You said: "Obviously, the Gospel is about what God has done for us: God's love made real and present in creation, prophets, and most fully through Jesus Christ. The Gospel is sheerly what God has done and continues to do for us."

Believe it or not this statement is one we do not agree on as much as you might think. The Gospel is what God has done for us in Christ by His life lived for us, his death died for us, his resurrection for us, his ascension for us. The Gospel is good news of a historical occurrence. Creation and the prophets testify to the coming Gospel of Christ, and we now live in light of the Gospel. Nonetheless the Gospel is not 'what God continues to do for us'. It is what has been finished already for us.

You said: I cannot agree with the premise because I believe Love is not and cannot be a Law.

I think Mark 12:28-31 answers this. Because of the Gospel we love, that is true. We love b/c Christ first loved us, no doubt. Moreover our disposition to the law as believers is different than it was as unbelievers. We are obedient because it is our desire, we love because it is now our desire, not because the axe is about to fall. Because of the Gospel we are free to obey the law not out of fear or obligation, but out of our desire. Nonetheless, because we desire to love, it does not negate that it is still law.

You said: "When we love, the highest form of love is to do so freely"

To that I say Amen. This is Pauline theology at its best. We are freed from the curse of the law to obey it joyfully. You could replace 'love' in your statement with any other Godly commandment and it would still be true.

You said: "Perhaps love is the vessel by which the Gospel is proclaimed in the world. A selfless love for God and neighbor is not one that seeks righteousness but smooths the way for the Gospel to be spoken and acted out. Love ceases to be a requirement or self-promotion and rather becomes a thoughtless (but not without reflection) habit.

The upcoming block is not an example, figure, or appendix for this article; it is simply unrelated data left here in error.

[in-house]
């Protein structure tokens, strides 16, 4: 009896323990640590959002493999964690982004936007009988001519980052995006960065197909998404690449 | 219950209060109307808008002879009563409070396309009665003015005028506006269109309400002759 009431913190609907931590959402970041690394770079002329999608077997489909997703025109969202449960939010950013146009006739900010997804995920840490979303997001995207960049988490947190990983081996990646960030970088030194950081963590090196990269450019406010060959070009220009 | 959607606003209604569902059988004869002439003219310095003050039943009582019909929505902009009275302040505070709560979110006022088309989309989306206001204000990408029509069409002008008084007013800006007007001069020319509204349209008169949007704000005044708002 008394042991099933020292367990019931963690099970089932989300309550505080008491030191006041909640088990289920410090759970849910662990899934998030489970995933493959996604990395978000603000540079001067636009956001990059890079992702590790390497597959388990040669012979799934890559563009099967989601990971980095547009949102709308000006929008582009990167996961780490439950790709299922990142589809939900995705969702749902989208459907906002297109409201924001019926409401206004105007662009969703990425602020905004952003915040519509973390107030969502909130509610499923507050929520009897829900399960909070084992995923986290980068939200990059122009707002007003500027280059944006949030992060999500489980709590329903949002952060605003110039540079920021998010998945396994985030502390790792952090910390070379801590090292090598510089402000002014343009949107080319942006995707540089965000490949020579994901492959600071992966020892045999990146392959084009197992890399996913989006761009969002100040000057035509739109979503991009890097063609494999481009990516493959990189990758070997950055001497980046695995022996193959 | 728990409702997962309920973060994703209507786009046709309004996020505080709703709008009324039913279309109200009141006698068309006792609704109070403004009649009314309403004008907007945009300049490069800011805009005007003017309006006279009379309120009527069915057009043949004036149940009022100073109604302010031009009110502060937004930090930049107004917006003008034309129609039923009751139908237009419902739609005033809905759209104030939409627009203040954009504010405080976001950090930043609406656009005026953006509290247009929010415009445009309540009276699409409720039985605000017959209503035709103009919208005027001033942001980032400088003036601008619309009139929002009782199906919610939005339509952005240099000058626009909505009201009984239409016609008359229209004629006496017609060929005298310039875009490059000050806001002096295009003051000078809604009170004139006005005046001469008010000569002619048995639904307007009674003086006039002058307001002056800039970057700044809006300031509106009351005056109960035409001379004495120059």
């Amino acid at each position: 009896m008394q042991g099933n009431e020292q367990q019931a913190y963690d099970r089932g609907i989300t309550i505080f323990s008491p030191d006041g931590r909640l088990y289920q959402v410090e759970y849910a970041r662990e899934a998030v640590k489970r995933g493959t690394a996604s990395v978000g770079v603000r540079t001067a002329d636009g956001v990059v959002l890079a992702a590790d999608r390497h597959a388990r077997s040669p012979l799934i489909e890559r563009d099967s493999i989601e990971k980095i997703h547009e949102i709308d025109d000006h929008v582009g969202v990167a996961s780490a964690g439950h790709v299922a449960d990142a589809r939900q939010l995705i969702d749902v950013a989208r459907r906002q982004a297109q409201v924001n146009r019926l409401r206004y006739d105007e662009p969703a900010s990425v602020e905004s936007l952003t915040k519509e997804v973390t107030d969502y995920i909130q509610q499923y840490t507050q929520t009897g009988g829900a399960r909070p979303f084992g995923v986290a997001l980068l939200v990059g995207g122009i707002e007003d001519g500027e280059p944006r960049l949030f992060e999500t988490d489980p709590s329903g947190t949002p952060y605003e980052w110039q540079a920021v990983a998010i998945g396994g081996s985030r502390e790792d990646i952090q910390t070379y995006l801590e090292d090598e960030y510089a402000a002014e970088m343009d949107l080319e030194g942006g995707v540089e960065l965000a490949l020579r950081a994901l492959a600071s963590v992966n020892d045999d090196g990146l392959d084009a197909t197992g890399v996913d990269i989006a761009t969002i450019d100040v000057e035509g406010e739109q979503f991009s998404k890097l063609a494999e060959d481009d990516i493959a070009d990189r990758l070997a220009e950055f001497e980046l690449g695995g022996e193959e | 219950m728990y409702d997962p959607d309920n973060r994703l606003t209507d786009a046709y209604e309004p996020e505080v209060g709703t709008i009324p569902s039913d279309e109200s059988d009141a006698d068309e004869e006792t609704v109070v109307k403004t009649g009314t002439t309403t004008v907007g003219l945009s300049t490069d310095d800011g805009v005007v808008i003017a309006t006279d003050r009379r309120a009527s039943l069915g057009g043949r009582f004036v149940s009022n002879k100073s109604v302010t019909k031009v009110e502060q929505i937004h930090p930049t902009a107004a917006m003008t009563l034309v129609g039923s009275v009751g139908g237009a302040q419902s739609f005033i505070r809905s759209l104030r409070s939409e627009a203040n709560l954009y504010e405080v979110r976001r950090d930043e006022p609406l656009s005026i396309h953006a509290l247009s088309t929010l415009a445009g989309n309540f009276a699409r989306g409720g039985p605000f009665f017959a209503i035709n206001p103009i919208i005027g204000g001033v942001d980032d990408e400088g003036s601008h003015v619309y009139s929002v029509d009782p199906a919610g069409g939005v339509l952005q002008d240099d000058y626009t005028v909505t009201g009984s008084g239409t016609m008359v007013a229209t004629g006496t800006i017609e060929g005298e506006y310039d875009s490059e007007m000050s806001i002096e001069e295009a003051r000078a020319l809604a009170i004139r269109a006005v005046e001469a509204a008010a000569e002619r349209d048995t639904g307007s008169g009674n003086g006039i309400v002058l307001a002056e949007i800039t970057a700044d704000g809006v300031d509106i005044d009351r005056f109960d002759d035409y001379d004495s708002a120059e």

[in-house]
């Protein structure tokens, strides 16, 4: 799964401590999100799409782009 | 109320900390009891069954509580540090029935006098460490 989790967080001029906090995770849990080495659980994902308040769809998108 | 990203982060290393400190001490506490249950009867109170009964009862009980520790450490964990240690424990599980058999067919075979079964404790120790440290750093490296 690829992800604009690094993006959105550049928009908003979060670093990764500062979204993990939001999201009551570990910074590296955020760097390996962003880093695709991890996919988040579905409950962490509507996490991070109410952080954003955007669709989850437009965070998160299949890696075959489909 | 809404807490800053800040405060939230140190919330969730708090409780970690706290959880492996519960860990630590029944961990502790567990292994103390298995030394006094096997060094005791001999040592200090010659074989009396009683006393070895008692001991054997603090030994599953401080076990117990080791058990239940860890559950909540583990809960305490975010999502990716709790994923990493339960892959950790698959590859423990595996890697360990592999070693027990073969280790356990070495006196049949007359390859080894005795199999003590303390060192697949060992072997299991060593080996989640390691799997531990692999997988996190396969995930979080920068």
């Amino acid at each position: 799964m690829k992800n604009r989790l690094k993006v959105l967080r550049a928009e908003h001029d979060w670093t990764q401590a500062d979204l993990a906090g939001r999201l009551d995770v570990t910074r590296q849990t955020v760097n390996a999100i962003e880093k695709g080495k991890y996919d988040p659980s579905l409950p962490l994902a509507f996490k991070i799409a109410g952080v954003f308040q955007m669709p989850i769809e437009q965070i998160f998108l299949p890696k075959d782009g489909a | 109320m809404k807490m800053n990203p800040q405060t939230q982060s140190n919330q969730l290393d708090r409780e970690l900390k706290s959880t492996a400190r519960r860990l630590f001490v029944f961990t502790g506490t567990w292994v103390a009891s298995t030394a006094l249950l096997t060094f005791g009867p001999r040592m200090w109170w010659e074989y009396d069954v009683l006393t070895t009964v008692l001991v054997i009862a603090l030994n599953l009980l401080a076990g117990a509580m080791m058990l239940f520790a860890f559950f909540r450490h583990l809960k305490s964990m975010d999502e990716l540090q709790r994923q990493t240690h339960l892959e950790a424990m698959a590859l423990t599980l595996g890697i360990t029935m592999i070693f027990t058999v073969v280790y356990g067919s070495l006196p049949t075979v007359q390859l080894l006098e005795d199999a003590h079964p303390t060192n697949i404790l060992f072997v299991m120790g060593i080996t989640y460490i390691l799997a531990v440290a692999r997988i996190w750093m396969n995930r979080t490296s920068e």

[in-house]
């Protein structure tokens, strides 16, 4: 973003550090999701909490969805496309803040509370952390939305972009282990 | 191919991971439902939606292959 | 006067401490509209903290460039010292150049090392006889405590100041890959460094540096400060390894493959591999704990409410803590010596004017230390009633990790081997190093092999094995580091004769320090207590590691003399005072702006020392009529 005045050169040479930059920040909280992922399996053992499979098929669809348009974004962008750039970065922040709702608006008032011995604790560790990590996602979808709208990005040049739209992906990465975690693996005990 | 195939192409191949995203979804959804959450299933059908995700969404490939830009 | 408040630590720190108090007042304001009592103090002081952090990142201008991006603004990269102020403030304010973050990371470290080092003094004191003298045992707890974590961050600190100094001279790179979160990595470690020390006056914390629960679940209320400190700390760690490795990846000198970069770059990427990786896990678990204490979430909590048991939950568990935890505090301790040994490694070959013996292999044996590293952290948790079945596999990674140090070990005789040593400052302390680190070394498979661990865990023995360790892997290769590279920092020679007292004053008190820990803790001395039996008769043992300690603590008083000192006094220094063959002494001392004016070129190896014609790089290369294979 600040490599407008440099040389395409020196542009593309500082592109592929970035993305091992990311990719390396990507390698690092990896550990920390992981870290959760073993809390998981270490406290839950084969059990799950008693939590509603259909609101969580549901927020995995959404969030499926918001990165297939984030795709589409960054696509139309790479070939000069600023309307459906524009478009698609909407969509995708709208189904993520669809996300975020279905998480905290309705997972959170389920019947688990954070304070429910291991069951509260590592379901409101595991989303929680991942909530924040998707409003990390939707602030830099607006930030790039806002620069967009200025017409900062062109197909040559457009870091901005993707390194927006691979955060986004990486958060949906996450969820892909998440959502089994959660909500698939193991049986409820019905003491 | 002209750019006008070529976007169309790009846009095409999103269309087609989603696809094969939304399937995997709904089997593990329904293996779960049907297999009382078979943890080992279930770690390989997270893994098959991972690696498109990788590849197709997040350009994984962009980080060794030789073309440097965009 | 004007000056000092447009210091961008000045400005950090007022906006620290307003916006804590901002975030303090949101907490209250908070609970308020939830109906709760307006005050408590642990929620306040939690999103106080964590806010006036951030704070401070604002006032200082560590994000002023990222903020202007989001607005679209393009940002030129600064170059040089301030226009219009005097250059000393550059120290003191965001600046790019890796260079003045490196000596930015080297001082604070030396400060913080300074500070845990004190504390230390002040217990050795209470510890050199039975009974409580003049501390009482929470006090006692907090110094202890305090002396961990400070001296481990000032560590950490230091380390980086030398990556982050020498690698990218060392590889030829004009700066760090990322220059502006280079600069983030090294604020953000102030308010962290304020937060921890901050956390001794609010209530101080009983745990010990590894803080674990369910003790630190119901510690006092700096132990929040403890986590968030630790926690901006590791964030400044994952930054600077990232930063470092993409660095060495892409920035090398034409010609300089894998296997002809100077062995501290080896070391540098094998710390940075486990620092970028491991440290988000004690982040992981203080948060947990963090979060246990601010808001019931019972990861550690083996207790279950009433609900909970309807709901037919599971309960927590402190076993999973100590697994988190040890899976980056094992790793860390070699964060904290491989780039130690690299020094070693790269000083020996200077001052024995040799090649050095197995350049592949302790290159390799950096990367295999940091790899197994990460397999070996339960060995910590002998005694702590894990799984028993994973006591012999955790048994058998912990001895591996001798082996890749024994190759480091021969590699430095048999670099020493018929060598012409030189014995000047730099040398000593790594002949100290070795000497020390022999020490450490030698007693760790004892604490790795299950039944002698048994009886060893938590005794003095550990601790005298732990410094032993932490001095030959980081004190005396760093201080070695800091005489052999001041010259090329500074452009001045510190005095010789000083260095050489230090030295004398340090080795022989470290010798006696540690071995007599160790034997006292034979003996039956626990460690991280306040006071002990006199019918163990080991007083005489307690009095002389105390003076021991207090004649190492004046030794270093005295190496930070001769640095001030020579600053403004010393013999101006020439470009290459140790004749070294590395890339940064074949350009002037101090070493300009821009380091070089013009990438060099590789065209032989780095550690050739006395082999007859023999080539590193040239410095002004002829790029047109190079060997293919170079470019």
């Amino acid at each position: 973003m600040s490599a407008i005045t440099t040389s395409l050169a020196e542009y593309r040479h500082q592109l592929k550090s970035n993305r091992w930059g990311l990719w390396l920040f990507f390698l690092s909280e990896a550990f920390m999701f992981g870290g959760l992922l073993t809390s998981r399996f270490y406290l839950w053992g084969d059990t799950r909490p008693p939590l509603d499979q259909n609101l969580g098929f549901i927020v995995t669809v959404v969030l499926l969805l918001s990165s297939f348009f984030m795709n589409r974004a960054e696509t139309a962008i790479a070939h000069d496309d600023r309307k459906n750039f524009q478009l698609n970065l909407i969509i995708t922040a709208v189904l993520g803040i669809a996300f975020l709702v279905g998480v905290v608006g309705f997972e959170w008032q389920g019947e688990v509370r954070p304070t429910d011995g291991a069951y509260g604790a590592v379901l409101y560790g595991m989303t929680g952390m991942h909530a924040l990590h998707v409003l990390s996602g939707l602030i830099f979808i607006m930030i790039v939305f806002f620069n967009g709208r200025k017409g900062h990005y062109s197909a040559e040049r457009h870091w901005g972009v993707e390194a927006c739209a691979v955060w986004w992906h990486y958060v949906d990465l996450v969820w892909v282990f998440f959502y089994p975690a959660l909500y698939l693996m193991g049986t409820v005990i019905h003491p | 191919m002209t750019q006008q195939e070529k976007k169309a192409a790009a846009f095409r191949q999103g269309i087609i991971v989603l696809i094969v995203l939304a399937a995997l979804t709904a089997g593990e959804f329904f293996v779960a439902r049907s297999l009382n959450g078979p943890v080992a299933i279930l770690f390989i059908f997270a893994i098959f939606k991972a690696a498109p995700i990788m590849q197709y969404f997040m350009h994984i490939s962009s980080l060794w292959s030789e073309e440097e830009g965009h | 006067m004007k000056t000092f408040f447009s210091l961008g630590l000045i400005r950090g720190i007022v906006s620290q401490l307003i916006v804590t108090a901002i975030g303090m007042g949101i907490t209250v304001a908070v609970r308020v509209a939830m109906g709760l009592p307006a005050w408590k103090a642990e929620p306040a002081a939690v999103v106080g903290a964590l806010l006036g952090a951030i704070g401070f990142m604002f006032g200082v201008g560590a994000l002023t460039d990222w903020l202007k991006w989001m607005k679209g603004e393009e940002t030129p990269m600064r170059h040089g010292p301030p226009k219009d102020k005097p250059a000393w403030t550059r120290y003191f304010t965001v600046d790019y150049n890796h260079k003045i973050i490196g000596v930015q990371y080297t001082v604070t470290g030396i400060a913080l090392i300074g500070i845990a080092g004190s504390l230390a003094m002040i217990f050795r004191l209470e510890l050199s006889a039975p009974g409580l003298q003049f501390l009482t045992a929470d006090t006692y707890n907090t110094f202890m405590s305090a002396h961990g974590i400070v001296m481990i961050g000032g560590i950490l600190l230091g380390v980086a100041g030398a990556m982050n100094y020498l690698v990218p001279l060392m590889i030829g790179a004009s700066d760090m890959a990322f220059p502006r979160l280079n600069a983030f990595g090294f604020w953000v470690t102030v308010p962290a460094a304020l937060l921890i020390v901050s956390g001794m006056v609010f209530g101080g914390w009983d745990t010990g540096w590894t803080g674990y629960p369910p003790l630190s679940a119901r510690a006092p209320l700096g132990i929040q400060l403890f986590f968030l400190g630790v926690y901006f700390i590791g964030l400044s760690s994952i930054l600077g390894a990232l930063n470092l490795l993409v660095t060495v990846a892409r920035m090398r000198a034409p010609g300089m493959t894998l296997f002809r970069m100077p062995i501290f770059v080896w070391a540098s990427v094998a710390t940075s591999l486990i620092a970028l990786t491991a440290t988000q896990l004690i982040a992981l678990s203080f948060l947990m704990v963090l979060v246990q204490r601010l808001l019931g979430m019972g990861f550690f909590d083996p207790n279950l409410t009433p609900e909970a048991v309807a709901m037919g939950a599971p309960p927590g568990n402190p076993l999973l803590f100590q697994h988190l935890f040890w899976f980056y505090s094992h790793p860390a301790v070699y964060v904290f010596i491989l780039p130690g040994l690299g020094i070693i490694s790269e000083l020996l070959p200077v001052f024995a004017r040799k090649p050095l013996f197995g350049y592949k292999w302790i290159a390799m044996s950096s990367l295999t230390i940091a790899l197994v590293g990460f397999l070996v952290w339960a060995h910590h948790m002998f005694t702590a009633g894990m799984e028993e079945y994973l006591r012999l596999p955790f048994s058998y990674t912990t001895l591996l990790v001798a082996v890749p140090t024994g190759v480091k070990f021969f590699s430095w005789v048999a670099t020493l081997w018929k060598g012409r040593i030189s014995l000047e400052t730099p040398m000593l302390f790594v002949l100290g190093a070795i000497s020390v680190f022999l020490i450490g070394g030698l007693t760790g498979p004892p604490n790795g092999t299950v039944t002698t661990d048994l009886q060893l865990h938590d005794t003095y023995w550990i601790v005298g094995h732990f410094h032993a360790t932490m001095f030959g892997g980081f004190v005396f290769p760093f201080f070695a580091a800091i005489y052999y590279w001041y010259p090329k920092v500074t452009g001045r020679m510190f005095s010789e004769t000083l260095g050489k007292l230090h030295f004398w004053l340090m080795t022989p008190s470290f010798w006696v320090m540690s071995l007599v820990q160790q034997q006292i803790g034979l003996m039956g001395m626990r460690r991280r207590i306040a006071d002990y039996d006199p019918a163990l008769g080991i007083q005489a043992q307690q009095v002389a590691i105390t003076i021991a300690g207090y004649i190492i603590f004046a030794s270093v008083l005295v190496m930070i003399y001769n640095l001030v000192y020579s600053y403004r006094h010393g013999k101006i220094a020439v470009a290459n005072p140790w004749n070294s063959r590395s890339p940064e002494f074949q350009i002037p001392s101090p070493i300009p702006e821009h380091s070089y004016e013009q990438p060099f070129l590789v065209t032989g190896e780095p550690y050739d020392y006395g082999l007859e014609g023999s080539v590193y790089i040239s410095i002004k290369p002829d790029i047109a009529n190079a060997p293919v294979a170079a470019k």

I disagree. Love is a clearly a commandment in scripture. That cannot be avoided, it is OT and NT commandment. It does not serve as a vessel, it is a commanded behavior. Again, in light of the Gospel we find this behavior to actually be our desire. You statement about 'acting out the gospel' concerns me more than any part of this comment. The Gospel is a historical sequence of events. When we witness, what we do is share good news of events that have transpired for you, and for me. It is not tied to our actions at all. Certainly our actions will affect people's willingness to listen, nonetheless the Gospel is entirely independent of us.

Finally, you assessment that the first portion of this post was to build the case for the last section is not really the case. The last couple paragraphs were merely to show the logical conclusion of the confusion of Law and Gospel. I have no problem working with secular institutions, or working with people of other faiths, or anything of the sort. I even find that when it comes to the LAW all religions are nearly identical and contain the same ingrained 'law on the heart' ethical code. Nonetheless it is the Gospel (the historical, happened in time, Gospel) that differentiates Christianity from all other religion.

Looking forward to your response, this could be a potentially great dialog.

Dave Pettengill said...

Hey Jay,
Too get back to the critical issue at hand yes Deets sounds awesome! I went there once and it was good stuff!

kreendurron said...

This reminds me of a post by a friend of mine.
He titled it.
"Love is no the movement. It's the Law, and you can't do it."

Here's the link for those interested.
~Nick

http://www.whatistherevolution.com/2009/05/29/love-is-not-the-movement-its-the-law-and-you-cant-do-it/

Shawn said...

great post jay. you should check out these works on the subject:

Elert Werner. "Law and Gospel"

Walther, C.F.W. "The Proper Distinction between Law and Gospel"

John T. Pless. "Handling The Word Of Truth: Law And Gospel In The Church Today"

Zahl, Paul. "Grace in Practice"